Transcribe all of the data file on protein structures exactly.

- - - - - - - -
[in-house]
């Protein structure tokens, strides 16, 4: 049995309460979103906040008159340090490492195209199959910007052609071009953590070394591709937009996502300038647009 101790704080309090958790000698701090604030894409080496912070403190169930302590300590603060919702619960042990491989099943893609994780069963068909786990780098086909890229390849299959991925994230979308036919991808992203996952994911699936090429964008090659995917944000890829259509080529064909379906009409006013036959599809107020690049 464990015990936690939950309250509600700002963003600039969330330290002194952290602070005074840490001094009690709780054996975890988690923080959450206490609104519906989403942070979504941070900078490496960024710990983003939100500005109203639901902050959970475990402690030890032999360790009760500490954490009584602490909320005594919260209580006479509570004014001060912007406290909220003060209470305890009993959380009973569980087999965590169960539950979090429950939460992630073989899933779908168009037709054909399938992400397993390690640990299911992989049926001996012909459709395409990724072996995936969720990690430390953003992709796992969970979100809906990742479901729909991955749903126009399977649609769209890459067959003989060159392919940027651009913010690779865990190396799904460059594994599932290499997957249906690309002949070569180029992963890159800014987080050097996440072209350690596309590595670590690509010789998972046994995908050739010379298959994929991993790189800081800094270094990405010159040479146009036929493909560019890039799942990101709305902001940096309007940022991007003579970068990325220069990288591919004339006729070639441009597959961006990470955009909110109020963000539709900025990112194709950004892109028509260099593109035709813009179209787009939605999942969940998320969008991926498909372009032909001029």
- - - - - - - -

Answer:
[in-house]
């Protein structure tokens, strides 16, 4: 049995309460979103906040008159340090490492195209199959910007052609071009953590070394591709937009996502300038647009 101790704080309090958790000698701090604030894409080496912070403190169930302590300590603060919702619960042990491989099943893609994780069963068909786990780098086909890229390849299959991925994230979308036919991808992203996952994911699936090429964008090659995917944000890829259509080529064909379906009409006013036959599809107020690049 464990015990936690939950309250509600700002963003600039969330330290002194952290602070005074840490001094009690709780054996975890988690923080959450206490609104519906989403942070979504941070900078490496960024710990983003939100500005109203639901902050959970475990402690030890032999360790009760500490954490009584602490909320005594919260209580006479509570004014001060912007406290909220003060209470305890009993959380009973569980087999965590169960539950979090429950939460992630073989899933779908168009037709054909399938992400397993390690640990299911992989049926001996012909459709395409990724072996995936969720990690430390953003992709796992969970979100809906990742479901729909991955749903126009399977649609769209890459067959003989060159392919940027651009913010690779865990190396799904460059594994599932290499997957249906690309002949070569180029992963890159800014987080050097996440072209350690596309590595670590690509010789998972046994995908050739010379298959994929991993790189800081800094270094990405010159040479146009036929493909560019890039799942990101709305902001940096309007940022991007003579970068990325220069990288591919004339006729070639441009597959961006990470955009909110109020963000539709900025990112194709950004892109028509260099593109035709813009179209787009939605999942969940998320969008991926498909372009032909001029």